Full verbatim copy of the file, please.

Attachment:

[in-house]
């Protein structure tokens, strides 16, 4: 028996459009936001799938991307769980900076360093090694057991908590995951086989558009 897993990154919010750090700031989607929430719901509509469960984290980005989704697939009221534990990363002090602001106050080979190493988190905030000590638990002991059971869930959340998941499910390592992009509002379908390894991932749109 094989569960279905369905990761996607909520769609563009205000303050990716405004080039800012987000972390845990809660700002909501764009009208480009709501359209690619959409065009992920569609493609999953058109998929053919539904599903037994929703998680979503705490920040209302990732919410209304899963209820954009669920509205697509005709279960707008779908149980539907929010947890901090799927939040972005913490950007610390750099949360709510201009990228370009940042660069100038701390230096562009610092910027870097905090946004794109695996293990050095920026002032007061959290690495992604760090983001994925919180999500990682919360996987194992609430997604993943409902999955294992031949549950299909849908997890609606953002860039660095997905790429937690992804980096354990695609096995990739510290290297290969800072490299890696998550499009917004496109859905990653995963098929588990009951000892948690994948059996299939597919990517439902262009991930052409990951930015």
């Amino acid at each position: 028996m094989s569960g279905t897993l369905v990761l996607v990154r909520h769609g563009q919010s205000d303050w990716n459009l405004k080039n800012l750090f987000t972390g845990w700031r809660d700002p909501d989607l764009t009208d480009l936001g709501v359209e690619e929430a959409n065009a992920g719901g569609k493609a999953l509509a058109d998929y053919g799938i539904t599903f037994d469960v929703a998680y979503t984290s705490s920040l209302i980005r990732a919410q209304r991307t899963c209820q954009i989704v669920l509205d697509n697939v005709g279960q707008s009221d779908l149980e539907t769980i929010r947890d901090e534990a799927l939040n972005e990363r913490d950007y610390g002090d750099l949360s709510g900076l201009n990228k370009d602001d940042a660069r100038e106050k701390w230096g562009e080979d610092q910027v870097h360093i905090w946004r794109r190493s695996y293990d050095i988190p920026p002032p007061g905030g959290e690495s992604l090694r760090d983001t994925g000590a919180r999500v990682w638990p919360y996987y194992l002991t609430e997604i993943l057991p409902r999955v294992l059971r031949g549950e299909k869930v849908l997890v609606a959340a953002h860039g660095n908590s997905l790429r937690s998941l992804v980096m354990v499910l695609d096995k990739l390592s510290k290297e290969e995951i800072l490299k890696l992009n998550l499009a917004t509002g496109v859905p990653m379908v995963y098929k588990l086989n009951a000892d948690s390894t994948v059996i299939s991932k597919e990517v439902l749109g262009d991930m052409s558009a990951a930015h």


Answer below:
[in-house]
């Protein structure tokens, strides 16, 4: 028996459009936001799938991307769980900076360093090694057991908590995951086989558009 897993990154919010750090700031989607929430719901509509469960984290980005989704697939009221534990990363002090602001106050080979190493988190905030000590638990002991059971869930959340998941499910390592992009509002379908390894991932749109 094989569960279905369905990761996607909520769609563009205000303050990716405004080039800012987000972390845990809660700002909501764009009208480009709501359209690619959409065009992920569609493609999953058109998929053919539904599903037994929703998680979503705490920040209302990732919410209304899963209820954009669920509205697509005709279960707008779908149980539907929010947890901090799927939040972005913490950007610390750099949360709510201009990228370009940042660069100038701390230096562009610092910027870097905090946004794109695996293990050095920026002032007061959290690495992604760090983001994925919180999500990682919360996987194992609430997604993943409902999955294992031949549950299909849908997890609606953002860039660095997905790429937690992804980096354990695609096995990739510290290297290969800072490299890696998550499009917004496109859905990653995963098929588990009951000892948690994948059996299939597919990517439902262009991930052409990951930015």
């Amino acid at each position: 028996m094989s569960g279905t897993l369905v990761l996607v990154r909520h769609g563009q919010s205000d303050w990716n459009l405004k080039n800012l750090f987000t972390g845990w700031r809660d700002p909501d989607l764009t009208d480009l936001g709501v359209e690619e929430a959409n065009a992920g719901g569609k493609a999953l509509a058109d998929y053919g799938i539904t599903f037994d469960v929703a998680y979503t984290s705490s920040l209302i980005r990732a919410q209304r991307t899963c209820q954009i989704v669920l509205d697509n697939v005709g279960q707008s009221d779908l149980e539907t769980i929010r947890d901090e534990a799927l939040n972005e990363r913490d950007y610390g002090d750099l949360s709510g900076l201009n990228k370009d602001d940042a660069r100038e106050k701390w230096g562009e080979d610092q910027v870097h360093i905090w946004r794109r190493s695996y293990d050095i988190p920026p002032p007061g905030g959290e690495s992604l090694r760090d983001t994925g000590a919180r999500v990682w638990p919360y996987y194992l002991t609430e997604i993943l057991p409902r999955v294992l059971r031949g549950e299909k869930v849908l997890v609606a959340a953002h860039g660095n908590s997905l790429r937690s998941l992804v980096m354990v499910l695609d096995k990739l390592s510290k290297e290969e995951i800072l490299k890696l992009n998550l499009a917004t509002g496109v859905p990653m379908v995963y098929k588990l086989n009951a000892d948690s390894t994948v059996i299939s991932k597919e990517v439902l749109g262009d991930m052409s558009a990951a930015h």